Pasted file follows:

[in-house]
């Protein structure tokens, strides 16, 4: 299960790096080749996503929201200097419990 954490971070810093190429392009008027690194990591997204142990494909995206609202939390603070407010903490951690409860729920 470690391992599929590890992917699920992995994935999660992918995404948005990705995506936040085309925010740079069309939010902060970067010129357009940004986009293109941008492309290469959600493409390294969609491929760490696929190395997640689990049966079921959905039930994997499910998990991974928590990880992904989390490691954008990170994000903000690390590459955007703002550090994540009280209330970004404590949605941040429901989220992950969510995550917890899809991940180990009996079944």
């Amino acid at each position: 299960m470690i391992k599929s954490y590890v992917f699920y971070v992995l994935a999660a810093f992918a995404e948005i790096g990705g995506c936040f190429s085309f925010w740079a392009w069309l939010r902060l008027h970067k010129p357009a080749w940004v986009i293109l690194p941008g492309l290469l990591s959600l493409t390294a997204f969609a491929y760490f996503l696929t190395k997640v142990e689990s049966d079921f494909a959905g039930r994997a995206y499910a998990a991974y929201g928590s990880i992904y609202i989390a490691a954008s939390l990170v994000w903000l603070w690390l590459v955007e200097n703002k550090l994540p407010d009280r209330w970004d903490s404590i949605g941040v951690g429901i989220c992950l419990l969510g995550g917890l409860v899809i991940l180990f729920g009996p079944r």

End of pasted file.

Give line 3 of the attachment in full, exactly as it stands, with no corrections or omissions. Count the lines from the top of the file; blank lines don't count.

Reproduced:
């Amino acid at each position: 299960m470690i391992k599929s954490y590890v992917f699920y971070v992995l994935a999660a810093f992918a995404e948005i790096g990705g995506c936040f190429s085309f925010w740079a392009w069309l939010r902060l008027h970067k010129p357009a080749w940004v986009i293109l690194p941008g492309l290469l990591s959600l493409t390294a997204f969609a491929y760490f996503l696929t190395k997640v142990e689990s049966d079921f494909a959905g039930r994997a995206y499910a998990a991974y929201g928590s990880i992904y609202i989390a490691a954008s939390l990170v994000w903000l603070w690390l590459v955007e200097n703002k550090l994540p407010d009280r209330w970004d903490s404590i949605g941040v951690g429901i989220c992950l419990l969510g995550g917890l409860v899809i991940l180990f729920g009996p079944r």